Here’s an idea — could the Tampa Bay Rays really be one player away from being competitive in the American League East? While they have been competitive as a team all season, they are far from competing with the big market New York Yankees and Toronto Blue Jays. The Rays will almost surely miss the playoffs for the second year in a row.
Throughout the season Rays fans have been reminded constantly how the offense can greatly benefit from the addition of two or three offensive-minded players. This could make them a legitimate World Series contender. This of course is assuming they need very little help in terms of pitching (which they have tons of).
What would it take? BOLDNESS. And eight years, $200 million, and Jason Heyward.
Before we dive into the economics of that contract, what would the Rays look like with Heyward? The 2016 starting lineup should include Evan Longoria, Kevin Kiermaier, Steven Souza Jr., Logan Forsythe, Rene Rivera, Desmond Jennings, and James Loney (maybe).
Brandon Guyer and Curt Casali should also be locks to win their usual bench roles. Joey Butler could have a good chance at a roster spot, but easily replaceable. Nick Franklin will get a fair shot at the shortstop with Tim Beckham as his backup.
Could the front office bring in a veteran to bolster the bench? Sure, but with the players mentioned and Heyward they just have one bench spot to fill.
Show how does this lineup look?
CF – Kevin Kiermaier – L
2B – Logan Forsythe – R
3B – Evan Longoria – R
RF – Jason Heyward – L
DH – Steven Souza Jr – R
1B – James Loney – L
LF – Desmond Jennings – R
SS- Nick Franklin – S
C- Rene Rivera –R
How is that for balance?
The Rays like to use different lineups, but this lineup could provide stability. There is speed at the top. Forsythe has become a polished hitter. Longoria can feel comfortable with a decent hitter behind him. Heyward could have the stability in the middle of the order, where he has succeeded, and the rest of the order can contribute as well.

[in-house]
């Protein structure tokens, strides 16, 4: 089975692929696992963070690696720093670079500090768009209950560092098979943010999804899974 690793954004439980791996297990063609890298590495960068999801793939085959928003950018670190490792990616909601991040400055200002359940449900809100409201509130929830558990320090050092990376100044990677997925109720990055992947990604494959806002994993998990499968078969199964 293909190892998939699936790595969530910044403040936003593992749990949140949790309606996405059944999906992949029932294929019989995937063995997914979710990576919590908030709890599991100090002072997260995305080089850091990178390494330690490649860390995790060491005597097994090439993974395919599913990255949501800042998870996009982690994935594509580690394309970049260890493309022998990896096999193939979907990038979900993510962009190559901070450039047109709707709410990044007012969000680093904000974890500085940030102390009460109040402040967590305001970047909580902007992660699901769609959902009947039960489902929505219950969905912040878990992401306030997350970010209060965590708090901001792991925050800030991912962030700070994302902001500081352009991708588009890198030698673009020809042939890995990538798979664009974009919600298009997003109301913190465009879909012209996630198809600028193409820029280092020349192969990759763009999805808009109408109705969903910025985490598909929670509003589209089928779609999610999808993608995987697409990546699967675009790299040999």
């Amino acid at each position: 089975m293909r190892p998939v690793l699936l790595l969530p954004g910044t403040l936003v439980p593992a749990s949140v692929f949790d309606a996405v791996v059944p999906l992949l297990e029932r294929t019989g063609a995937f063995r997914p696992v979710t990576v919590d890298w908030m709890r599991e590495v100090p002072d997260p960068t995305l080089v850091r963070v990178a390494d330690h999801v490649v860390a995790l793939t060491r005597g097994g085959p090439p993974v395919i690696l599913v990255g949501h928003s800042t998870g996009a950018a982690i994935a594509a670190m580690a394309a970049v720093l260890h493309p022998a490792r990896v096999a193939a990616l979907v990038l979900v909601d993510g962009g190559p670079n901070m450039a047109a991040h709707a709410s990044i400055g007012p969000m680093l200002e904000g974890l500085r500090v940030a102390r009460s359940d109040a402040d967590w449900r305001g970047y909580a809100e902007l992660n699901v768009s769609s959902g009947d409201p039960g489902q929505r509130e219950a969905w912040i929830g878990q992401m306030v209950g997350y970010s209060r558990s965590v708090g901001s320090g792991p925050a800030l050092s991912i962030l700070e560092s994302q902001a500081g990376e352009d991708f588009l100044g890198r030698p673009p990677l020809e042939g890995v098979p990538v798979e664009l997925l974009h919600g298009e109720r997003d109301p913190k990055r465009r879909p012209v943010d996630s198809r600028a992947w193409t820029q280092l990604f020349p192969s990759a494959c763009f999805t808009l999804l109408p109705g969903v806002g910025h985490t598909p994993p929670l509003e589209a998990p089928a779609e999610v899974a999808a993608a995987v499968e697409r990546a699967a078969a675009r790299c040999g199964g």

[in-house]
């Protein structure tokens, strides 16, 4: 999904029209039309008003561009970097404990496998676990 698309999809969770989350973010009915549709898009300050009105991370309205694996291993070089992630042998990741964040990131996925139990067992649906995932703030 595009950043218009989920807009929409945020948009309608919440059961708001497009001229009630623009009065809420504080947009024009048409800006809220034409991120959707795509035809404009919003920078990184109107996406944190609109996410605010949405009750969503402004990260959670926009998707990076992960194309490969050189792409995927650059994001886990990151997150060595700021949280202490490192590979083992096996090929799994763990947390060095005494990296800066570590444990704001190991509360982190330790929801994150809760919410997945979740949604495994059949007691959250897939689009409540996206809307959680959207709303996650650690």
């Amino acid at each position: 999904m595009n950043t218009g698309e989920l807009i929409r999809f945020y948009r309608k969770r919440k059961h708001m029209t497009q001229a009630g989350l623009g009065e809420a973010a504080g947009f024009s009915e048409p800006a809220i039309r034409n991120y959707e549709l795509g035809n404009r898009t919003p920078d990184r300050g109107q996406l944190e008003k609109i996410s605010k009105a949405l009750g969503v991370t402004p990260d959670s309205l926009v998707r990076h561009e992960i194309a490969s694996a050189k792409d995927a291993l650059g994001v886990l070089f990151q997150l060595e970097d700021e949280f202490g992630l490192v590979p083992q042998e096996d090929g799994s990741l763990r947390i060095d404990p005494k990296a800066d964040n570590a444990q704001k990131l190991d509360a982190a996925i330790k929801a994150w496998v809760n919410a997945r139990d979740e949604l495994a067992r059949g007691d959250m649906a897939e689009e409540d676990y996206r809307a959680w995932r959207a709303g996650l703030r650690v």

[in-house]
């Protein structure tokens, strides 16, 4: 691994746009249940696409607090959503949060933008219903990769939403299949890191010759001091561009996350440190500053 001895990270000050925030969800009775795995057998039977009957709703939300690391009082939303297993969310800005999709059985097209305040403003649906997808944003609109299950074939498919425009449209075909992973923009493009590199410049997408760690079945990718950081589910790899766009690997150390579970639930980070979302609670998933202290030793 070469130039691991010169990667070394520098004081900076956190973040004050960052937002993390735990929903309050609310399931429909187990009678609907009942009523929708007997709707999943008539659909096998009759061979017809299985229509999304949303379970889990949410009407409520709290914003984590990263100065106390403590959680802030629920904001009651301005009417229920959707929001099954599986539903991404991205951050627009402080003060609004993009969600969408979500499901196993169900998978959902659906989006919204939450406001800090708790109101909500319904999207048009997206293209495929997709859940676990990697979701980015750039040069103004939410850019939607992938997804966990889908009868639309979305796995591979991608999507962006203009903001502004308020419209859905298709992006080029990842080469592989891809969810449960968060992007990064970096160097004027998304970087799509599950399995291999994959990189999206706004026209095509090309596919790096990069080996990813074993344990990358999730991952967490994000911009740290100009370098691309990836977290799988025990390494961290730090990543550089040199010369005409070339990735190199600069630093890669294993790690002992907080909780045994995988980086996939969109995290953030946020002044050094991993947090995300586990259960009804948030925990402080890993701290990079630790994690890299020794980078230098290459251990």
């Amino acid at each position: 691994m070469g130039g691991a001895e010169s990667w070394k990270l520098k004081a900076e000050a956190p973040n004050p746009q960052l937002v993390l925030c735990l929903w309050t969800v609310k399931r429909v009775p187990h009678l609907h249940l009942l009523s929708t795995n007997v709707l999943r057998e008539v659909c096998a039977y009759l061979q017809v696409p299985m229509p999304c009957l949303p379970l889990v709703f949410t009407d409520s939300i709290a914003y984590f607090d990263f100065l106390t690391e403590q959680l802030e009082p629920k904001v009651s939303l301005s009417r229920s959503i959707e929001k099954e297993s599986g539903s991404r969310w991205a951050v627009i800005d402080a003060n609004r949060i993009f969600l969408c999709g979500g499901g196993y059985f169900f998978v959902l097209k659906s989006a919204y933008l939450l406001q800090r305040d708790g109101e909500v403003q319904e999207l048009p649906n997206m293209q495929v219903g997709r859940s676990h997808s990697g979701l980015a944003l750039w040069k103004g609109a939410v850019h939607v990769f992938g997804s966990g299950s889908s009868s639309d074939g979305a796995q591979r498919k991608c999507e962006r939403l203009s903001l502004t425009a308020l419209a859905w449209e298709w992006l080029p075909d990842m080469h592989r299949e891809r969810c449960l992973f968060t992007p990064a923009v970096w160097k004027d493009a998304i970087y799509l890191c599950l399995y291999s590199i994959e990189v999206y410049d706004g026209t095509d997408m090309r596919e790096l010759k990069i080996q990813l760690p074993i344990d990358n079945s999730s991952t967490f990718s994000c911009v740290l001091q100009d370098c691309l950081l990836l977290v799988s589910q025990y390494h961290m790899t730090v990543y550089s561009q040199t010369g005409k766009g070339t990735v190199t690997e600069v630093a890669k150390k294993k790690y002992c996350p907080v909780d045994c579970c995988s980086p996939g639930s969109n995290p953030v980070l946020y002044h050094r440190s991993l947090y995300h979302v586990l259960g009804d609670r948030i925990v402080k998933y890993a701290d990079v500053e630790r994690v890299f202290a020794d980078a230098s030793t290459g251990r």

Perhaps with runners on base Souza Jr. will drive in more runs. Playing Jennings in LF and hitting him lower in the lineup may allow him to play with no pressure. The point is having a bat like Heyward in the middle makes everything fall into place. Also, how good can this outfield be with Heyward, Keirmaier, and Jennings on a nightly basis?
So how does the cash-conscious Rays’ front office break open the bank to pay for this?
How about using some television money and in the future years use the revenue which comes from a new stadium? Reports suggest the Rays will receive $60-$80 million a year after the 2016 season with a new television deal. In the near-term, 2016 will see the contracts of Grant Balfour and Jose Molina go away and not resigning Asdrubal Cabrera (who is playing like he wants a raise) could “save” $17 million. Also, they have already freed up some commitments by dealing David DeJesus and Kevin Jepsen and should probably move on from John Jaso. There is always the option of trading James Loney ($8 million in 2016) and letting Richie Shaffer play first, albeit hurting the defense, but adding OFFENSE.
Is Tampa Bay a potential landing spot for Jason Heyward? Why not?
An eight year, $200 million contract may be an overpay (or not), but the Rays can offer that immediately, showing they are serious. Players like Heyward will make that type of money in baseball’s current free agent market. He’s still just 26 years old and has proven his ability to hit Major League pitching for power while playing solid defense. While he may seem like more of a $15 million player, the market has become slightly irrational. A team like the Rays would likely have to open the checkbook even more to entice a big name like Heyward to come to a small market.
Florida, without a state income tax, is more attractive compared to a New York or California team. Saving one or two-percent a year on $200 million adds up more than you think it does. There is also an added benefit of being close to his home state of Georgia.
With some contracts coming off the books, some others not renewed, and maybe a Loney trade, Evan Longoria should be the only player making more than $6 million next season. The 2016 season can be a special season for the Rays. A 26-year old Jason Heyward will look like a bargain once rings are handed out. The Rays have never made a move this aggressive, but it’s a bold move like this that could finally push them over the top to the first title in franchise history.